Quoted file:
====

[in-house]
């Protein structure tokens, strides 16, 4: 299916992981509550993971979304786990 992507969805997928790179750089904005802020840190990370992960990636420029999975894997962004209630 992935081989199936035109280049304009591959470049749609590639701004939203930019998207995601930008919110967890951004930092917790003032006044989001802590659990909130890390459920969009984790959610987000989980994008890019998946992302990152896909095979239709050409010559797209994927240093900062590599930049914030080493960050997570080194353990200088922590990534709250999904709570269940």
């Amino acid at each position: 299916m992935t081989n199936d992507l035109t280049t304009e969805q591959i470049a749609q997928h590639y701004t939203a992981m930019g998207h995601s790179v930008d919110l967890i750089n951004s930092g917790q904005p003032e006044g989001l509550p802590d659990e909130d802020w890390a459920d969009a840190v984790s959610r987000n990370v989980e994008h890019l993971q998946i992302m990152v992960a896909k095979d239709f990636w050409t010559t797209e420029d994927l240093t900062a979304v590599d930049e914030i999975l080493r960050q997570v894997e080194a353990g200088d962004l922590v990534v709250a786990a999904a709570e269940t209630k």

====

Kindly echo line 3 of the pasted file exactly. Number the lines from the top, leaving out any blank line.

């Amino acid at each position: 299916m992935t081989n199936d992507l035109t280049t304009e969805q591959i470049a749609q997928h590639y701004t939203a992981m930019g998207h995601s790179v930008d919110l967890i750089n951004s930092g917790q904005p003032e006044g989001l509550p802590d659990e909130d802020w890390a459920d969009a840190v984790s959610r987000n990370v989980e994008h890019l993971q998946i992302m990152v992960a896909k095979d239709f990636w050409t010559t797209e420029d994927l240093t900062a979304v590599d930049e914030i999975l080493r960050q997570v894997e080194a353990g200088d962004l922590v990534v709250a786990a999904a709570e269940t209630k």